Gate-keeping in a democratic society is a challenging task, which essentially demands fairness in the entire filtering process as to what to cover, what to highlight and what to sideline or ignore altogether. On December 2, Speaker of the House Onsari Gharti Magar ordered expunged a certain derogatory phrase unflatteringly alluding to the prime minister’s health by a Marxist-Leninist leader. Three days later, a Rastriya Prajatantra Party lawmaker took strong exception to a UML lawmaker’s comment on alleged factors that contributed to the RPP-RPP/Nepal unification. The speaker instructed the Parliament Secretariat to revise the “abusive” words before keeping them into its records. Some news outlets carried the “unrecorded” portion it just the same.

More than a quarter of a century after Nepal became South Asia’s first country to constitutionally guarantee the right to information to its people, access to and dissemination of information remains much to be desired. For 17 years Nepalis had to console themselves with the mere fact that the Constitution guaranteed right to information while government after government failed to ensure the passage of any Right to Information Act. Even after the Act was at long last duly approved, there continues to be delay and debate as to “what” information to make public and which to withhold.

 

Advisors might be seen but are supposed to be very little heard in public. It is either their bosses or the spokespersons in the institutions they are hired for do the regular business of informing the press and the rest of the public. In The Decline of Diplomat, Vansitart, chief advisor to the British Prime Minister Neville Chamberlain (1937-40), reveals: “I saw Chamberlain only thrice in three years and never once alone.” This does not mean that the chief advisor was underworked; he would be expected to coordinate other advisors, monitor developments and peruse documents and what came in the public before sending periodic reports the eyes of the boss.

 

In Nepal, advisors to the president, vice-president, prime minister, speaker of the House, deputy prime ministers and ministers are a regular feature. This practice will probably be emulated by the provincial and lower unit governments as well when the federal structure stipulated by the Constitution assumes full form.

 

In India, information bureaus are set up all over the country for informing the public. Information officers are accountable for disseminating information, including preparation and distribution of press releases.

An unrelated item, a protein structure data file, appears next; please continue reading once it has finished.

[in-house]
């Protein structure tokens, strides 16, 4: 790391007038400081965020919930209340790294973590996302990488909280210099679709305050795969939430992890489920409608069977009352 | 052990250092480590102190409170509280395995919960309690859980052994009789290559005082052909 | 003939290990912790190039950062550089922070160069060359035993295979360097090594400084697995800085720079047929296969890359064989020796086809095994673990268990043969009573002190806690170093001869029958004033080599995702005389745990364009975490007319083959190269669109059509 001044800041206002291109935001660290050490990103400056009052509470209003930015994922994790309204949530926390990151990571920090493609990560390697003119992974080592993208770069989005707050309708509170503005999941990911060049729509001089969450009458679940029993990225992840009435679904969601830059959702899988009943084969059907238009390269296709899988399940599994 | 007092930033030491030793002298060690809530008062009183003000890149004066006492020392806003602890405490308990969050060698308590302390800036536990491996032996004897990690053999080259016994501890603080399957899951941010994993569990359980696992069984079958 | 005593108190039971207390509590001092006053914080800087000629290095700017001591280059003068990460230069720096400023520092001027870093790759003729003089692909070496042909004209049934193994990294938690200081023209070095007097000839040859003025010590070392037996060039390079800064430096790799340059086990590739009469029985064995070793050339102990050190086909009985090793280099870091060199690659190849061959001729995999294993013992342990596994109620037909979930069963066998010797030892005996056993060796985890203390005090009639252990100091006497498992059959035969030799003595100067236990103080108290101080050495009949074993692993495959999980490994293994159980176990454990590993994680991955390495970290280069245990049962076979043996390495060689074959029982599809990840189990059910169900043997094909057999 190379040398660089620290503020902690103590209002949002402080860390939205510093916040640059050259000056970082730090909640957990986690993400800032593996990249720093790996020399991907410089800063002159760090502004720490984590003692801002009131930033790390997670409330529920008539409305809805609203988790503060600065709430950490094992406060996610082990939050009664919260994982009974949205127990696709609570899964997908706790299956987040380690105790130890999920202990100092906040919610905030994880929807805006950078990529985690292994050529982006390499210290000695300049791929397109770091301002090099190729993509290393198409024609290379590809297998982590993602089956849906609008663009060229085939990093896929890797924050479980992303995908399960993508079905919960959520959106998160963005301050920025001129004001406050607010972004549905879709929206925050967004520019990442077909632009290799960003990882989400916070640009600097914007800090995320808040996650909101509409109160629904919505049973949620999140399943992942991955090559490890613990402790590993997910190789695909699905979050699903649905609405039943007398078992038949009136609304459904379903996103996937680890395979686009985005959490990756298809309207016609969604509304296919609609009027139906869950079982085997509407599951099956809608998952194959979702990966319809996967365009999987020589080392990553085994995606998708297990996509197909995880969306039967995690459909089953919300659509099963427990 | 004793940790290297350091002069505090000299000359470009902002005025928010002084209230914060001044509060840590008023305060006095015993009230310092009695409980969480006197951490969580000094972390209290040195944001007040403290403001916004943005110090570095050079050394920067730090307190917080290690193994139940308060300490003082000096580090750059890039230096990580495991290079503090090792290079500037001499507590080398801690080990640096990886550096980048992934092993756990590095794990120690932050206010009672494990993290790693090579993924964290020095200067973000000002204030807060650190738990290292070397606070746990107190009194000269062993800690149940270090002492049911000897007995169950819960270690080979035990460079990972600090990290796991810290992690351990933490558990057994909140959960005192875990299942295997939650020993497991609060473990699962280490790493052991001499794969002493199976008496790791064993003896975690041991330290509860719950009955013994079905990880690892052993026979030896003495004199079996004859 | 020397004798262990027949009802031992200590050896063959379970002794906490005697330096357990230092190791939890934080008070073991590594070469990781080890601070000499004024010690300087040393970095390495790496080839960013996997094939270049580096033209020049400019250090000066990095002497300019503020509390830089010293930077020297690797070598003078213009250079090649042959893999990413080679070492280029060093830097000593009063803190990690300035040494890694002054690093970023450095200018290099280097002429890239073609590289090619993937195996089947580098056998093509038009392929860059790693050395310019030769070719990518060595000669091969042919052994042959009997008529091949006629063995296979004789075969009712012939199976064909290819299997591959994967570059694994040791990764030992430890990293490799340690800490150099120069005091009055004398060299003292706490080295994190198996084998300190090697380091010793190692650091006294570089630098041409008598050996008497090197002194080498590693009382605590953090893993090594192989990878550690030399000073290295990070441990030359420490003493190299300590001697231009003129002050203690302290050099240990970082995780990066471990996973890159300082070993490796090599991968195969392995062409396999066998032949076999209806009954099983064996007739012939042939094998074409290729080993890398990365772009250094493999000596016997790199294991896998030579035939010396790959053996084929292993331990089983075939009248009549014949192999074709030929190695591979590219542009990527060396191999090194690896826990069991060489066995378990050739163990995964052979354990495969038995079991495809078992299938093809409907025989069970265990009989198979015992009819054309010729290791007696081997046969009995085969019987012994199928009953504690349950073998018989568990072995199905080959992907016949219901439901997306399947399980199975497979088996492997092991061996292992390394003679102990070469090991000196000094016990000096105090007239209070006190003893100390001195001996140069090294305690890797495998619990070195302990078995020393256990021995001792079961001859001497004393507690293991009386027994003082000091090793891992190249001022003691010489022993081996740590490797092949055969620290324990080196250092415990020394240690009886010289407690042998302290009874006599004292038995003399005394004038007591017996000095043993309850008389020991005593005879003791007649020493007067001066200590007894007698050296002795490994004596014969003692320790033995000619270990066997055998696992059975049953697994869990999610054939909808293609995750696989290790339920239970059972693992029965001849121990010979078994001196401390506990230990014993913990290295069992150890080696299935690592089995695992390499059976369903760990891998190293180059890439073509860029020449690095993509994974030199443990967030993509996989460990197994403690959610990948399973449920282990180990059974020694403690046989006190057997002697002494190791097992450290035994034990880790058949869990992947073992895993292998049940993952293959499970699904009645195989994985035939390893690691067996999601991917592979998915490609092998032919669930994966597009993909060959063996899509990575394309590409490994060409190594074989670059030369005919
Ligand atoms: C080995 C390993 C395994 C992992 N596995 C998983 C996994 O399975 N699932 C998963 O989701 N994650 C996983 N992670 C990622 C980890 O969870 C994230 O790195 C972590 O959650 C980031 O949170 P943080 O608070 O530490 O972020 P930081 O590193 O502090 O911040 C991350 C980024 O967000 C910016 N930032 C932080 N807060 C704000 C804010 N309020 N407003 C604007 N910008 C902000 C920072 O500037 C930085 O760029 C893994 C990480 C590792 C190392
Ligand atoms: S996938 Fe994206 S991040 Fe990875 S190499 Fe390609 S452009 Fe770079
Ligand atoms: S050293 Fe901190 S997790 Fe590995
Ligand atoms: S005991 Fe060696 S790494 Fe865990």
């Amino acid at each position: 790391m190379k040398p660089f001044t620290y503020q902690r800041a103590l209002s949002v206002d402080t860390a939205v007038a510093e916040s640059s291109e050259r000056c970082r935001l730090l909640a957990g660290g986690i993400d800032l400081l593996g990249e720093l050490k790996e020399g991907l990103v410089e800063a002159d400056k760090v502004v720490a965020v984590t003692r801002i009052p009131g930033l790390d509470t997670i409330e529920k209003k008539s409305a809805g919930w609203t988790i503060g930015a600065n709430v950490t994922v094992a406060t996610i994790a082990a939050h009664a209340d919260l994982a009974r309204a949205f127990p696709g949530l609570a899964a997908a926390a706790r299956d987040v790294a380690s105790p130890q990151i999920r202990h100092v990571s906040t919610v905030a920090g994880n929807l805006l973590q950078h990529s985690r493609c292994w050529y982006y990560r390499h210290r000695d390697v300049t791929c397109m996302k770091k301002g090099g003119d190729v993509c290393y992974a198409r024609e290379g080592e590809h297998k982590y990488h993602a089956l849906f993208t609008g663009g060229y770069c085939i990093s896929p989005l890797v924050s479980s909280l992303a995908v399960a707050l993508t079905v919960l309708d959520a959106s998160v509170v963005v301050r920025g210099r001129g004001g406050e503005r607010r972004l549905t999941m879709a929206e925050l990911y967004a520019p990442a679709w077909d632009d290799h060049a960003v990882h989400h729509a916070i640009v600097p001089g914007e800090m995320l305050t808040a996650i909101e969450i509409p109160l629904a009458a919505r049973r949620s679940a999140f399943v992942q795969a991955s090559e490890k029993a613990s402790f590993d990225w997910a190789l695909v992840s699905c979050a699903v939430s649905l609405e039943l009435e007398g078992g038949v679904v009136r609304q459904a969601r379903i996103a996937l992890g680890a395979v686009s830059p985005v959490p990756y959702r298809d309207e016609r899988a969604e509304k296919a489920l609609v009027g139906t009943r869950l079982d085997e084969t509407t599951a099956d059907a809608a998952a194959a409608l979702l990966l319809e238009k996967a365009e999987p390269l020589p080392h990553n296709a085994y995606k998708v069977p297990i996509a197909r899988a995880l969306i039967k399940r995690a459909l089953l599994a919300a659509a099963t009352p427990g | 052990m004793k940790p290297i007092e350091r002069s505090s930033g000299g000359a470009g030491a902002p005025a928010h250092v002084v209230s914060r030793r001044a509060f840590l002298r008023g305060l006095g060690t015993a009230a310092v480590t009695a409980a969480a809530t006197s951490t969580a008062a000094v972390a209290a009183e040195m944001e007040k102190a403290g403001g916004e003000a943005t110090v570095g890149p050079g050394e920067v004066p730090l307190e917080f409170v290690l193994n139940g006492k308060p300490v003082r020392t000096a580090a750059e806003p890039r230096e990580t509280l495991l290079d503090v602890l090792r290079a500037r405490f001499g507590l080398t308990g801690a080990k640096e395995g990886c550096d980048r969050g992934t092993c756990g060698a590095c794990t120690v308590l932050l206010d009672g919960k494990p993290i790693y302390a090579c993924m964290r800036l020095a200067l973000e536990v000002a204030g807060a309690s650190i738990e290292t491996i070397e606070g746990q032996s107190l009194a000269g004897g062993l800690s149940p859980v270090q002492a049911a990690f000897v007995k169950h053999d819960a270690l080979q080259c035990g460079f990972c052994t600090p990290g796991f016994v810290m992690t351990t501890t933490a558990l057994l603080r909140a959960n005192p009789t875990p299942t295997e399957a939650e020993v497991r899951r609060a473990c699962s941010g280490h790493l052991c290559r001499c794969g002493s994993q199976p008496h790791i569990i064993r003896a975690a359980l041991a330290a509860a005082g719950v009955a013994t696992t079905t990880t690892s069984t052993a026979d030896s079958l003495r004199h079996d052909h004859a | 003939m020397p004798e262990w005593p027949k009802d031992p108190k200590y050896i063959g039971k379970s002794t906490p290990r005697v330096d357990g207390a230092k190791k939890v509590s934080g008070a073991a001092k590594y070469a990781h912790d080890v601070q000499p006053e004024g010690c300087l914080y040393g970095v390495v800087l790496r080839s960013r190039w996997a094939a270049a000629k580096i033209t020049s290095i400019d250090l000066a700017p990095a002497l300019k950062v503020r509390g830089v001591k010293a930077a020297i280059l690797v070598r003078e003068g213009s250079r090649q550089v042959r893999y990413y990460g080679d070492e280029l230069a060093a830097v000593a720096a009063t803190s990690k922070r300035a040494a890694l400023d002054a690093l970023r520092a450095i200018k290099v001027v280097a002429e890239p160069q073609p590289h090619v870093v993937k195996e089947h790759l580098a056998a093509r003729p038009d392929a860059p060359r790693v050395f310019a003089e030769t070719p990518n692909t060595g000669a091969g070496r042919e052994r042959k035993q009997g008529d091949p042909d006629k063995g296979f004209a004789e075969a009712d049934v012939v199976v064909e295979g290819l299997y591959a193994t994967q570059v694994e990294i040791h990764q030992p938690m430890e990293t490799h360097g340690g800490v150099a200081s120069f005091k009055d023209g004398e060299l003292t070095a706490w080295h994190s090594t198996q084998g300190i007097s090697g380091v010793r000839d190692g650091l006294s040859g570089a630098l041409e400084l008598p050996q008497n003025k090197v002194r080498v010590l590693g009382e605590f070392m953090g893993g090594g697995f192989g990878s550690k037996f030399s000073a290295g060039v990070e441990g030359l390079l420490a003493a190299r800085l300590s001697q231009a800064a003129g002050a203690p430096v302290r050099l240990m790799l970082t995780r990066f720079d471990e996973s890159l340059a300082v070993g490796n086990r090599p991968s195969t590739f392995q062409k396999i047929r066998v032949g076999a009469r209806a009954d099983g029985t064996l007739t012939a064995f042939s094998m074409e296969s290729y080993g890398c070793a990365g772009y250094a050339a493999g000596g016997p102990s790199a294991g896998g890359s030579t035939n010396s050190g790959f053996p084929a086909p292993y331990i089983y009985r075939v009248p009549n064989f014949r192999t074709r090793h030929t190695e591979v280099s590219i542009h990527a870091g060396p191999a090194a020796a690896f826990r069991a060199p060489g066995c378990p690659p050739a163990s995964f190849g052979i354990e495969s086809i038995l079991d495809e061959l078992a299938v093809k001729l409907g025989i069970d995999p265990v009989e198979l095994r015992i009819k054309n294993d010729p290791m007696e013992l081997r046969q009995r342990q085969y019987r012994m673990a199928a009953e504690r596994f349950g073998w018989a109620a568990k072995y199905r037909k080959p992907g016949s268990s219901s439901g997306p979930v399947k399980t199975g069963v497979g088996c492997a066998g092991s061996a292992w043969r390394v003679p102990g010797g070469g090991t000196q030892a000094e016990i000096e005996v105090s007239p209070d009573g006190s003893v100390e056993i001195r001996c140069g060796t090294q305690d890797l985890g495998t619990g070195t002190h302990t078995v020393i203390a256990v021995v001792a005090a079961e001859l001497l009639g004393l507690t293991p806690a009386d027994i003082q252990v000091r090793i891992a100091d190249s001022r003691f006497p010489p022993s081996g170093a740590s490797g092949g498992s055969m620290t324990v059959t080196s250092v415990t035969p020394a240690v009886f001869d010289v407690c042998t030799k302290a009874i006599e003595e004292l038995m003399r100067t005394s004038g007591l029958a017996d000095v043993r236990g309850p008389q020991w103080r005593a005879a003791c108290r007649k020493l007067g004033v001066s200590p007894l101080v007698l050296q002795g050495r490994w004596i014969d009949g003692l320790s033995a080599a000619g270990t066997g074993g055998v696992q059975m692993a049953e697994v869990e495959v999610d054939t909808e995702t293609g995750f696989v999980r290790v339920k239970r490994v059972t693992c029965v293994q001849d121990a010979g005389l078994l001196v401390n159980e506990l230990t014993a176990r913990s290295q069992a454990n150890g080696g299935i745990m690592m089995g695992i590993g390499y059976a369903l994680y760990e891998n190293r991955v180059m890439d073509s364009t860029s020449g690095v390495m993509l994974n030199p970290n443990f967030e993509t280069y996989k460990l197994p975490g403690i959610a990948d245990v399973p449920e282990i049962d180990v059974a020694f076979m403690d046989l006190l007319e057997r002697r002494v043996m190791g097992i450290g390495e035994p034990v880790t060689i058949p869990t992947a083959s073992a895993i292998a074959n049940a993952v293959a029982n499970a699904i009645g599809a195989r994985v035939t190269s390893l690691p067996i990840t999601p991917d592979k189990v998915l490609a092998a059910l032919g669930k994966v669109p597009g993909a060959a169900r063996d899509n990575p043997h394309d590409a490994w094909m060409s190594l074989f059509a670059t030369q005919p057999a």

Regular press releases, press meets, efficiently updated websites at local, regional and national levels together with orientation sessions for civil society leaders, professional groups and the like are important targets for information flow. Radio, TV, newspapers and magazines, online news services, other information agencies, relevant institutions, concerned experts, scholars and the like should be on priority list for offering or obtaining information. 

 

As not all mass media are news outlets, spokespersons should be on constant lookout to reach also non-news segments of the mass media or exclusively non-news channels for appropriate and effective dissemination. Timely effective press briefings, prompt information-worthy press releases, and fluency in delivery when informing journalists and responding to their and other information-seekers’ queries enhance an institution’s credibility and with it its reputation as an effective communicator. Dodging public queries frequently, issuing drab  press releases and making little effort at gathering information on own institution’s and its units’ activities for sifting the newsworthy and disseminating the same to the press are self-inflicted constraints.

 

Necessary budget, orientation programmes (including at reputed institutions abroad and the required infrastructure/technical support are essential. Information officers and spokespersons should be posted at all public institutions in the districts also, as there are so many newspapers and 500 radio stations broadcasting news bulletins and airing development programs. But then this is pittance given the gigantic and yet essential task of catering to the public in being well-informed for drawing their independent conclusions and making decisions for action.